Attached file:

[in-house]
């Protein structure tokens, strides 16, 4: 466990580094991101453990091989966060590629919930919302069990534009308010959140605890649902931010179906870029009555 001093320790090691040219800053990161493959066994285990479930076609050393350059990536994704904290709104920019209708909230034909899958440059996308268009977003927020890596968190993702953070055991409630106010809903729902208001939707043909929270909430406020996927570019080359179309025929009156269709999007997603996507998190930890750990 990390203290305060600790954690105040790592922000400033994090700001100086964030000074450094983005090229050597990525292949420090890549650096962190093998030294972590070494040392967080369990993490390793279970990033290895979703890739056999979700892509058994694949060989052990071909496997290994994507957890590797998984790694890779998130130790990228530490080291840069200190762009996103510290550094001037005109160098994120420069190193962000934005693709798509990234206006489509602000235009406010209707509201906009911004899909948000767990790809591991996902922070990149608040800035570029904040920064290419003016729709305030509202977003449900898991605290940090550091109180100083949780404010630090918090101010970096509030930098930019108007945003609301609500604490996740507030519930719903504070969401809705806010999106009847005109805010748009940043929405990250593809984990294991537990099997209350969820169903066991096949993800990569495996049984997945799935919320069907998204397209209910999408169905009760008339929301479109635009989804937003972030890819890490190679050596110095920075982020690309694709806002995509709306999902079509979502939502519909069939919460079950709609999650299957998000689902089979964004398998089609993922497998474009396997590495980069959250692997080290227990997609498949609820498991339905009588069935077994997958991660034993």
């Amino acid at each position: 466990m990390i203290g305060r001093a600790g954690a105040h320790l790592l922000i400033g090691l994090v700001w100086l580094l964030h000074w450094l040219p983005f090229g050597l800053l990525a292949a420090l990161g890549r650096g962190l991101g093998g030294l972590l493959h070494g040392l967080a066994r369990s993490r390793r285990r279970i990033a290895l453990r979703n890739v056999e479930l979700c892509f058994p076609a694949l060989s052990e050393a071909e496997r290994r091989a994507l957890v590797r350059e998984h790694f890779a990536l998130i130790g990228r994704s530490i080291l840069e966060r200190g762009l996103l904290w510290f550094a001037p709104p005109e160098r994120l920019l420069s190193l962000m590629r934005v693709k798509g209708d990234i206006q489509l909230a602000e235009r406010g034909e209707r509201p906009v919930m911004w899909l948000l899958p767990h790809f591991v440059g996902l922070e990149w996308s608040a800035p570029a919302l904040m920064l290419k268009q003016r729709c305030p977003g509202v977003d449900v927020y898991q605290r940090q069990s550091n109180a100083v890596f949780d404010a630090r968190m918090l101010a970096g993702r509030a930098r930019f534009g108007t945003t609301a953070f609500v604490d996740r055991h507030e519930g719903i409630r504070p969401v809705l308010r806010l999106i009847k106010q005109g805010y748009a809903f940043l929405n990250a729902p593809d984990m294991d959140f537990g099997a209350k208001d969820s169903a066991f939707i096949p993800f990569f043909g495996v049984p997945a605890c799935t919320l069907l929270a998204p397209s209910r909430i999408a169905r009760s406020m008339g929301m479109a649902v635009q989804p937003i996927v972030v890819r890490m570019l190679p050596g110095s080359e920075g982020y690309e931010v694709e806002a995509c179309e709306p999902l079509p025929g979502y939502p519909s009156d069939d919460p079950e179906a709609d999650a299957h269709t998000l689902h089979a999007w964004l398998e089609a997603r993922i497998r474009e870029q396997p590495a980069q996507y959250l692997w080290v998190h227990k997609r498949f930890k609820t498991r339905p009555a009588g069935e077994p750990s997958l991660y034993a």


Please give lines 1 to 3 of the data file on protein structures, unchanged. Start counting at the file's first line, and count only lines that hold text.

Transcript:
[in-house]
């Protein structure tokens, strides 16, 4: 466990580094991101453990091989966060590629919930919302069990534009308010959140605890649902931010179906870029009555 001093320790090691040219800053990161493959066994285990479930076609050393350059990536994704904290709104920019209708909230034909899958440059996308268009977003927020890596968190993702953070055991409630106010809903729902208001939707043909929270909430406020996927570019080359179309025929009156269709999007997603996507998190930890750990 990390203290305060600790954690105040790592922000400033994090700001100086964030000074450094983005090229050597990525292949420090890549650096962190093998030294972590070494040392967080369990993490390793279970990033290895979703890739056999979700892509058994694949060989052990071909496997290994994507957890590797998984790694890779998130130790990228530490080291840069200190762009996103510290550094001037005109160098994120420069190193962000934005693709798509990234206006489509602000235009406010209707509201906009911004899909948000767990790809591991996902922070990149608040800035570029904040920064290419003016729709305030509202977003449900898991605290940090550091109180100083949780404010630090918090101010970096509030930098930019108007945003609301609500604490996740507030519930719903504070969401809705806010999106009847005109805010748009940043929405990250593809984990294991537990099997209350969820169903066991096949993800990569495996049984997945799935919320069907998204397209209910999408169905009760008339929301479109635009989804937003972030890819890490190679050596110095920075982020690309694709806002995509709306999902079509979502939502519909069939919460079950709609999650299957998000689902089979964004398998089609993922497998474009396997590495980069959250692997080290227990997609498949609820498991339905009588069935077994997958991660034993």
């Amino acid at each position: 466990m990390i203290g305060r001093a600790g954690a105040h320790l790592l922000i400033g090691l994090v700001w100086l580094l964030h000074w450094l040219p983005f090229g050597l800053l990525a292949a420090l990161g890549r650096g962190l991101g093998g030294l972590l493959h070494g040392l967080a066994r369990s993490r390793r285990r279970i990033a290895l453990r979703n890739v056999e479930l979700c892509f058994p076609a694949l060989s052990e050393a071909e496997r290994r091989a994507l957890v590797r350059e998984h790694f890779a990536l998130i130790g990228r994704s530490i080291l840069e966060r200190g762009l996103l904290w510290f550094a001037p709104p005109e160098r994120l920019l420069s190193l962000m590629r934005v693709k798509g209708d990234i206006q489509l909230a602000e235009r406010g034909e209707r509201p906009v919930m911004w899909l948000l899958p767990h790809f591991v440059g996902l922070e990149w996308s608040a800035p570029a919302l904040m920064l290419k268009q003016r729709c305030p977003g509202v977003d449900v927020y898991q605290r940090q069990s550091n109180a100083v890596f949780d404010a630090r968190m918090l101010a970096g993702r509030a930098r930019f534009g108007t945003t609301a953070f609500v604490d996740r055991h507030e519930g719903i409630r504070p969401v809705l308010r806010l999106i009847k106010q005109g805010y748009a809903f940043l929405n990250a729902p593809d984990m294991d959140f537990g099997a209350k208001d969820s169903a066991f939707i096949p993800f990569f043909g495996v049984p997945a605890c799935t919320l069907l929270a998204p397209s209910r909430i999408a169905r009760s406020m008339g929301m479109a649902v635009q989804p937003i996927v972030v890819r890490m570019l190679p050596g110095s080359e920075g982020y690309e931010v694709e806002a995509c179309e709306p999902l079509p025929g979502y939502p519909s009156d069939d919460p079950e179906a709609d999650a299957h269709t998000l689902h089979a999007w964004l398998e089609a997603r993922i497998r474009e870029q396997p590495a980069q996507y959250l692997w080290v998190h227990k997609r498949f930890k609820t498991r339905p009555a009588g069935e077994p750990s997958l991660y034993a």